Characteristics Of Mangrove Forest

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Mangrove Forest

Mangrove forests are the tropical equivalent of salt marshes. They are found along some 70% of gently sloping sandy and silty coastlines in tropical and subtropical regions, especially Southeast Asia. Mangrove is a type of forest growing along tidal mudflat and along shallow water coastal area extending inland along river, stream, and their tributaries where the water is generally brackish. The dominant organisms in these nutrient-rich coastal forests are mangroves include 69 different tree species that can grow in salt water. The mangrove tree is a primary producer interacting with associated aquatic fauna, social and physical factors of the coastal environment.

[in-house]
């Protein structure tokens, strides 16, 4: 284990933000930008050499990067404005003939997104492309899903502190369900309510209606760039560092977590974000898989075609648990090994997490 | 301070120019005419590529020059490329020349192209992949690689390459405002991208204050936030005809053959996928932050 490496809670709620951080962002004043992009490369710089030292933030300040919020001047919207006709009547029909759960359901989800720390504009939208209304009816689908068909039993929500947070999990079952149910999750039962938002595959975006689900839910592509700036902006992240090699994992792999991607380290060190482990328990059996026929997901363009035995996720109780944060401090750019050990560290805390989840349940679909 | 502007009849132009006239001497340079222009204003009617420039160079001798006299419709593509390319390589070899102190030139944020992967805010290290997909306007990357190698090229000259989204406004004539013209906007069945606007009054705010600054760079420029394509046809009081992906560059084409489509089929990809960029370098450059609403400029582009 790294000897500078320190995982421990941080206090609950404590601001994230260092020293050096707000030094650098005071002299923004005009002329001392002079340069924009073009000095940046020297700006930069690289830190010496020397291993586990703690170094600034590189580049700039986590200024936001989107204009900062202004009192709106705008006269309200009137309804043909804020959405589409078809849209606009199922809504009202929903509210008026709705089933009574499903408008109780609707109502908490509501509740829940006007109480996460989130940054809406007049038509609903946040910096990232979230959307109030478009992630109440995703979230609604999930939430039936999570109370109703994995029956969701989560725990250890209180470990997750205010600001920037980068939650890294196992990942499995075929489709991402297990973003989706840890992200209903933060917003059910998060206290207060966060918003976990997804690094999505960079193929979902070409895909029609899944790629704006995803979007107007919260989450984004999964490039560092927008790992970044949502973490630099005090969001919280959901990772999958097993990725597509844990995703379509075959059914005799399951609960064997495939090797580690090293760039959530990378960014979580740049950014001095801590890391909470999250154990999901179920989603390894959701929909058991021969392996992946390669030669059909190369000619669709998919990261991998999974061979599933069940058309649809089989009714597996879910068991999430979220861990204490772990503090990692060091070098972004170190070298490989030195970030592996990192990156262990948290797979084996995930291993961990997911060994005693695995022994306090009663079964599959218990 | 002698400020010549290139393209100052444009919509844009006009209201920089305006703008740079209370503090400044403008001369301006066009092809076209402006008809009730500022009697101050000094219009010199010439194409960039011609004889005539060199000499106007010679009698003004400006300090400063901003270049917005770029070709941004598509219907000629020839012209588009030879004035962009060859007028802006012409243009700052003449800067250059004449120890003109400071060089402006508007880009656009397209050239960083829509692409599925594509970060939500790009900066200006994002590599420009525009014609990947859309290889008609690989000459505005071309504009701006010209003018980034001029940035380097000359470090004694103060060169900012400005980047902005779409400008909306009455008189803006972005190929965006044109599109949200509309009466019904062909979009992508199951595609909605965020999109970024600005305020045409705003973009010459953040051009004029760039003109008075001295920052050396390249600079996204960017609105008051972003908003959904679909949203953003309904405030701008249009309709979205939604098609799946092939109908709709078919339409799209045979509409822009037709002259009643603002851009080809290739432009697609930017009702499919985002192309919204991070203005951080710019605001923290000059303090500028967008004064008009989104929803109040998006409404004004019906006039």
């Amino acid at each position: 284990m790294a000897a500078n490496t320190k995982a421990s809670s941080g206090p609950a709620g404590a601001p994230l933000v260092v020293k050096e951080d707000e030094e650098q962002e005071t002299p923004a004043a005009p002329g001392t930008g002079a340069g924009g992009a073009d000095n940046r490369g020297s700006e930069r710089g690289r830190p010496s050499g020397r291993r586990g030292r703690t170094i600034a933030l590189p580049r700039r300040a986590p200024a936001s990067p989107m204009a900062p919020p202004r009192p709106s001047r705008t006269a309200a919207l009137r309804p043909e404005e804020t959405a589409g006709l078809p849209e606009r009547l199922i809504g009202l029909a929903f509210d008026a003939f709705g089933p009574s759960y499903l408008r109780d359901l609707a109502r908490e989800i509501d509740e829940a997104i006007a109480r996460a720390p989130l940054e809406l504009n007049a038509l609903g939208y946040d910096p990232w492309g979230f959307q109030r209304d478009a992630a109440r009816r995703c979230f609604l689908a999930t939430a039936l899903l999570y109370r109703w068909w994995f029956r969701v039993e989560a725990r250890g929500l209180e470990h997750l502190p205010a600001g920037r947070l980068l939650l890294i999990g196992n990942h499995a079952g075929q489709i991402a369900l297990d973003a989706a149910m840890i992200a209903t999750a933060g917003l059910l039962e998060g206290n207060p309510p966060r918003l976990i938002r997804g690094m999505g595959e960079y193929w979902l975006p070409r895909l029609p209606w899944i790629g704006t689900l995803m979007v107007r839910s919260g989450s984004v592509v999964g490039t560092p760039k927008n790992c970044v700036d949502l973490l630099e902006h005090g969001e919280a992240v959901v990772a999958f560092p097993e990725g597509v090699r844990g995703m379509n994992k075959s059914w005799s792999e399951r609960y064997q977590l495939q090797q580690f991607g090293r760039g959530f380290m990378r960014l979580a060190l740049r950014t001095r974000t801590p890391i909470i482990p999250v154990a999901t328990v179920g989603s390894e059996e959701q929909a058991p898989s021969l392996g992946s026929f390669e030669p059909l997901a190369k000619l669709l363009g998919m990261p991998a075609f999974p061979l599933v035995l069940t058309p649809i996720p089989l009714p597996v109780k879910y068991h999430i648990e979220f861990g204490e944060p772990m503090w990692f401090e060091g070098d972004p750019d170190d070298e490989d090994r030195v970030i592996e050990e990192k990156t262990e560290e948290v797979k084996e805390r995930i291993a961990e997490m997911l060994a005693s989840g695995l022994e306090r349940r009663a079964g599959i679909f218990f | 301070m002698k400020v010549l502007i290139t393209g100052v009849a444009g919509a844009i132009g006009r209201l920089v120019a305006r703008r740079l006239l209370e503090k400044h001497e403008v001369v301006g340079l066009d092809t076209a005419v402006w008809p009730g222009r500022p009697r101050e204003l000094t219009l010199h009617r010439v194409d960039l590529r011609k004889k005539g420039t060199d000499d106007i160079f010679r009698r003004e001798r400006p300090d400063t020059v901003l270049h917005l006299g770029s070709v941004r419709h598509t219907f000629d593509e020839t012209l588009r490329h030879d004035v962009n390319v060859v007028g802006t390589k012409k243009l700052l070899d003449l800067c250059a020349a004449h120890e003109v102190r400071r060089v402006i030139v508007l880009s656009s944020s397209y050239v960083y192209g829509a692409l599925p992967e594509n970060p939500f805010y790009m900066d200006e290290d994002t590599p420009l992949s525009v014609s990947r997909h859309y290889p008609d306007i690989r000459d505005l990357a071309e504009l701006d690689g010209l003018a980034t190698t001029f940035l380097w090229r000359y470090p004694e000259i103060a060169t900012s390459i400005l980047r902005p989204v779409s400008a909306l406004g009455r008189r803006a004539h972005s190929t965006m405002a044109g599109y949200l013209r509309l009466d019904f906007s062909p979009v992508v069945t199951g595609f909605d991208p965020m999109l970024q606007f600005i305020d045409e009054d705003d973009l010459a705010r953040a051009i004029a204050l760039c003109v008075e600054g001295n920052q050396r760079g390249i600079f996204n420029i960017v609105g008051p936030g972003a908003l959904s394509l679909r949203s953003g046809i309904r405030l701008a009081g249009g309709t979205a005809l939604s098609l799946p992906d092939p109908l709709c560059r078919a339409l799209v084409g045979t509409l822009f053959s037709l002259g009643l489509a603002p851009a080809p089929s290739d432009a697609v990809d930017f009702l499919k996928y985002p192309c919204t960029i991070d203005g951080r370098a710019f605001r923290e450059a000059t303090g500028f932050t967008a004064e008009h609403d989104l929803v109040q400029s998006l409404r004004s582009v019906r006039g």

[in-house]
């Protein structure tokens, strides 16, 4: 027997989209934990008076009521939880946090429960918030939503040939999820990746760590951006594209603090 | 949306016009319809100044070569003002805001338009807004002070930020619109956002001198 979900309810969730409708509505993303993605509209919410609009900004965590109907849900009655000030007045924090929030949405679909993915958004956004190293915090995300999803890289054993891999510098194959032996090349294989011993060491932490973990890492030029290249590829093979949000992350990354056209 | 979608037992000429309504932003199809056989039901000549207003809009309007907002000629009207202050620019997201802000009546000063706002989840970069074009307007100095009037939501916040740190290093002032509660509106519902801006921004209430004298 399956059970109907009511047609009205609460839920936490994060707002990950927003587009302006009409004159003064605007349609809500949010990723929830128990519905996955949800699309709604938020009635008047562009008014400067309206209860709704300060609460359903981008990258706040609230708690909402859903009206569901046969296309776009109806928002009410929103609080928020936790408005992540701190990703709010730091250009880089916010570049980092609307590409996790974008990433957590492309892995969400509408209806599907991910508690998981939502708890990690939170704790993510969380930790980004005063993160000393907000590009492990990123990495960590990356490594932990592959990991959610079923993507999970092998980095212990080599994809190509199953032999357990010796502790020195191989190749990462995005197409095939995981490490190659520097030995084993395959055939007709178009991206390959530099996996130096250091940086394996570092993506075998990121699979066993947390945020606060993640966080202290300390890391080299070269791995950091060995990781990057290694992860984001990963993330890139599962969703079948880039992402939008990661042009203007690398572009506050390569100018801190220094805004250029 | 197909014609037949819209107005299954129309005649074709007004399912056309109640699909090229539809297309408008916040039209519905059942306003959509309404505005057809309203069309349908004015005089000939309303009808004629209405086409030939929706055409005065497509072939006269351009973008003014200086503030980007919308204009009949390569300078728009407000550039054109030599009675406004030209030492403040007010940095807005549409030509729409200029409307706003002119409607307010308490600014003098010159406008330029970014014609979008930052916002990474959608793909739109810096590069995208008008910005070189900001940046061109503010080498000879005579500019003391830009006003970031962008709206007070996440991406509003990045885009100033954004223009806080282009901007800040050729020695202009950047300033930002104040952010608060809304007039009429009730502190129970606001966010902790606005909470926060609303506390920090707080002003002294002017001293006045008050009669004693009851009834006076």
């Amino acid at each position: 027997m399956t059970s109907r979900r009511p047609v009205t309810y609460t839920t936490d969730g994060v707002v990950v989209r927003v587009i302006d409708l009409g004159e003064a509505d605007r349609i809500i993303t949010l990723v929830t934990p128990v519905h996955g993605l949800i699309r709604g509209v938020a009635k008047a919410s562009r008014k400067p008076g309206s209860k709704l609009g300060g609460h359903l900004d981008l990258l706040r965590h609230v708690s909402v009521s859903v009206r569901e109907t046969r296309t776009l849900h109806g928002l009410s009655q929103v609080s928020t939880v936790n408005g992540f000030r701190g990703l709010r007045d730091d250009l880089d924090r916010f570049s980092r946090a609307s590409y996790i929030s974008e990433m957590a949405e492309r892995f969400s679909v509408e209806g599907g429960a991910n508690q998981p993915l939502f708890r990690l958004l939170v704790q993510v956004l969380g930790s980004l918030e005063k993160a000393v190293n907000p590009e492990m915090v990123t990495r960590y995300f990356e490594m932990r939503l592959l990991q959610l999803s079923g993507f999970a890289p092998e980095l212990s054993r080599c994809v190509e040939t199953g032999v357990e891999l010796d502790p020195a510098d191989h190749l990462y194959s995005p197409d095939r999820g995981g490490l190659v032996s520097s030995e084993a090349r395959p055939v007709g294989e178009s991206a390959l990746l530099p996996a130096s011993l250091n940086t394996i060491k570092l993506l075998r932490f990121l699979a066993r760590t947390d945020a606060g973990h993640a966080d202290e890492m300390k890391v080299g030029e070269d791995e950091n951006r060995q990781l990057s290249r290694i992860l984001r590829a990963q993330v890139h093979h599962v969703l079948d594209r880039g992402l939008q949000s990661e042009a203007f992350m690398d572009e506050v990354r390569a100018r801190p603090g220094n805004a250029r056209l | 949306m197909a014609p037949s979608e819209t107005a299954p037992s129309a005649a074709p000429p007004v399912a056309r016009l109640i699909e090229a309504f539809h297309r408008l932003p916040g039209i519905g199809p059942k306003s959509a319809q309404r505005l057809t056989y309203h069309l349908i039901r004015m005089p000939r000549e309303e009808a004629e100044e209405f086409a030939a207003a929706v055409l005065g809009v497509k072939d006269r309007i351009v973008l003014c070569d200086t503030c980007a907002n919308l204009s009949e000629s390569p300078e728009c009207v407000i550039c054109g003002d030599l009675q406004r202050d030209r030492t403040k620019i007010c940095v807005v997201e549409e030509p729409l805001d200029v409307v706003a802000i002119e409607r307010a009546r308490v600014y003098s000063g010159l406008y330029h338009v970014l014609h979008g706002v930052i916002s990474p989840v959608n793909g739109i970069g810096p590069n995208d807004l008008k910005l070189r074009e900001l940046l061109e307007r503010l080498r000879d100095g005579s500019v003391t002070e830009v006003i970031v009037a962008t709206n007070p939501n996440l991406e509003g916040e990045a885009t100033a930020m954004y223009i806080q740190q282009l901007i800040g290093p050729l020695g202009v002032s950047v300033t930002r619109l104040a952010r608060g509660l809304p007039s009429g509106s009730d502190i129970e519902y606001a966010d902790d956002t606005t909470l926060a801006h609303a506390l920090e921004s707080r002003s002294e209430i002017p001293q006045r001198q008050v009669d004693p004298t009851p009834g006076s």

The trees that are grows and develops in mangrove areas are highly specialised plants. Specialised plants mean that the plants that possessed and developed an adaptation to their unique environment condition. These plants all bear certain similarities between them, including their ability to live in water-clogged saline soil that always counters regular flooding. They also have extensive root systems that often extend above the water, where they can obtain oxygen and support the trees during periods of changing water level. Mangroves consist diverse of tree palm, shrubs, veins, and fern that are found above the mean sea level in the intertidal zone coastal and estuarine environment (Duke et. al, 1992). Mangrove ecosystems are unique and a bit different from terrestrial or aquatic ecosystem in

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